The aptly named “Smog Free Towers” by Dutch designer Daan Roosegaarde’s studio are boxy, futuristic, aluminum pillars made to draw eyes and remove air pollution from their immediate surroundings.
They use positive ionization technology to attract fine particles of pollution out of the air, and can reduce the concentration of larger smog particles by as much as 45% within 70 feet. All of this localized cleansing only takes about as much electricity as a water boiler, according to Environmental Nano Solutions (ENS) Clean Air, the air-cleaning company that lent technology to the Smog Free Towers project.
The first tower sprouted in Rotterdam in the Netherlands, and more have since been installed in South Korea, China, Mexico, and Poland.
Cleaning the air has a nice ring to it, no? Although no longer for sale, Studio Roosegaarde used to offer rings featuring a small cube of compressed smog as a fundraising tool.
Buying one of the handsome “Smog Free Rings” allowed people to carry air pollution with them as a reminder that they help remove it elsewhere.
Studio Roosegaarde is working to “improve daily life in urban environments, spark the imagination, and fight the climate crisis.”
The design lab specializes in public installations that imagine and show the beauty of sustainable societies.
What’s the harm?
Air pollution can have very serious effects on people and the environment. In the short term, it can cause illnesses and discomfort, while long-term exposure can cause diseases, birth defects, lasting organ damage, and death, according to National Geographic.
The World Health Organization estimates that 7 million people around the world die from air pollution each year. These risks are felt more heavily by children and elderly adults, the most vulnerable members of our communities.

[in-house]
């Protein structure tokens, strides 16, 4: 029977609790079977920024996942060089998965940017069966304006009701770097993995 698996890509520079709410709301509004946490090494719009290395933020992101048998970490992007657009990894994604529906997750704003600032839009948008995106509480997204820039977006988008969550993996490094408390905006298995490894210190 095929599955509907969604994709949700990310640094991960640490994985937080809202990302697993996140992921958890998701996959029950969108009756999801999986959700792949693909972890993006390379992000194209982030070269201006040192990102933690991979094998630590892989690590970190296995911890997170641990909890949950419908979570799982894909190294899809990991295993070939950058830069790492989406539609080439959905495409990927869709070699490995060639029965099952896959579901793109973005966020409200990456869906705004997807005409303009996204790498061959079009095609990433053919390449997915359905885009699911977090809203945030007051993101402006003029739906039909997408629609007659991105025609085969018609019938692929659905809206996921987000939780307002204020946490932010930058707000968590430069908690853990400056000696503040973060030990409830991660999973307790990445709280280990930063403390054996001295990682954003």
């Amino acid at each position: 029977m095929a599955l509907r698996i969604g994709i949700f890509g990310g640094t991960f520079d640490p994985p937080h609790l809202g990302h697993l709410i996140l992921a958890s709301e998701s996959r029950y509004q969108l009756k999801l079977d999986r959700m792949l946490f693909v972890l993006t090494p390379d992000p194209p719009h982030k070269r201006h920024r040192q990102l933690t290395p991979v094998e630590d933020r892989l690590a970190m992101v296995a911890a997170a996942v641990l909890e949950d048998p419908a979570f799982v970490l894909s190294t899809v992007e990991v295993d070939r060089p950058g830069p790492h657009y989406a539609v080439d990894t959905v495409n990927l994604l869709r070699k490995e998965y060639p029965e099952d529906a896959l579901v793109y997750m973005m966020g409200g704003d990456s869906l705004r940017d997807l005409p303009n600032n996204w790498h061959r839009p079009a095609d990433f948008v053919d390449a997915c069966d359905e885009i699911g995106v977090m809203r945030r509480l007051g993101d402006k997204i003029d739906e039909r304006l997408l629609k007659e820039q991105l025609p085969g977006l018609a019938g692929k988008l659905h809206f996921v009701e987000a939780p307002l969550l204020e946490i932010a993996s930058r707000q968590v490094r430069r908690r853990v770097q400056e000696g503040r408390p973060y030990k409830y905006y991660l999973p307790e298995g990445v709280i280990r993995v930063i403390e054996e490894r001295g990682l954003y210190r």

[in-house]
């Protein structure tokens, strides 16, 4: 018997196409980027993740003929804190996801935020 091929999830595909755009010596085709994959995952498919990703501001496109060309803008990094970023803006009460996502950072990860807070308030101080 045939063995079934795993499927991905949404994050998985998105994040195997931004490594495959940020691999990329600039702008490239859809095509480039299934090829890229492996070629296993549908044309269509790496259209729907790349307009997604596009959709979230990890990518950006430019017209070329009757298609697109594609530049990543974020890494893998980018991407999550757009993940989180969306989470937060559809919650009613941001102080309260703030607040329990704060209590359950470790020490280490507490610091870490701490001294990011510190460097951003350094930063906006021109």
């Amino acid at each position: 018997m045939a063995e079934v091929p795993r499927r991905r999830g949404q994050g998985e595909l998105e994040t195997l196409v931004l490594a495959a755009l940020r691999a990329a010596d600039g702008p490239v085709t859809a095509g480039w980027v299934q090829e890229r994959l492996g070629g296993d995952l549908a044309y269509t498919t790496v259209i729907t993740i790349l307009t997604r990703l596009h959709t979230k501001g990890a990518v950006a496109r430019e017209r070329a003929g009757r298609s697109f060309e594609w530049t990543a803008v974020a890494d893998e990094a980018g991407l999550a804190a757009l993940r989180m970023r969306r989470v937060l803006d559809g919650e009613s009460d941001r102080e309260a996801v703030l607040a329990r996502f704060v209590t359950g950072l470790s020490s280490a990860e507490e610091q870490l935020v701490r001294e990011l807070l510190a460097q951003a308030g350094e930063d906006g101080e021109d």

Any steps we can take to reduce our exposure to air pollution are worth looking into.
Clearing the air
The Studio Roosegaarde site clearly states that the Smog Free Tower installations are mostly for localized air purification.
City-wide smog removal isn’t feasible with these towers — costs, land requirements, and heavy maintenance is enough to keep these tower projects destined for small-scale cleaning.
As Hongliang Zhang, an air pollution expert and professor of Shanghai’s Fudan University, told the Hindustan Times, “[lowering] emission is the only way to control pollution.”
His statement is backed by an Atmosphere study from 2020 examining India’s air pollution problem, which found money spent on “air pollution vacuums” would be better used by pollution monitoring and intervention efforts.
So these “Smog Free Towers” won’t fully detoxify our cities, but they certainly draw attention to the fact that our air isn’t as clean as it should be.
The installations are, at the very least, a breath of fresh air.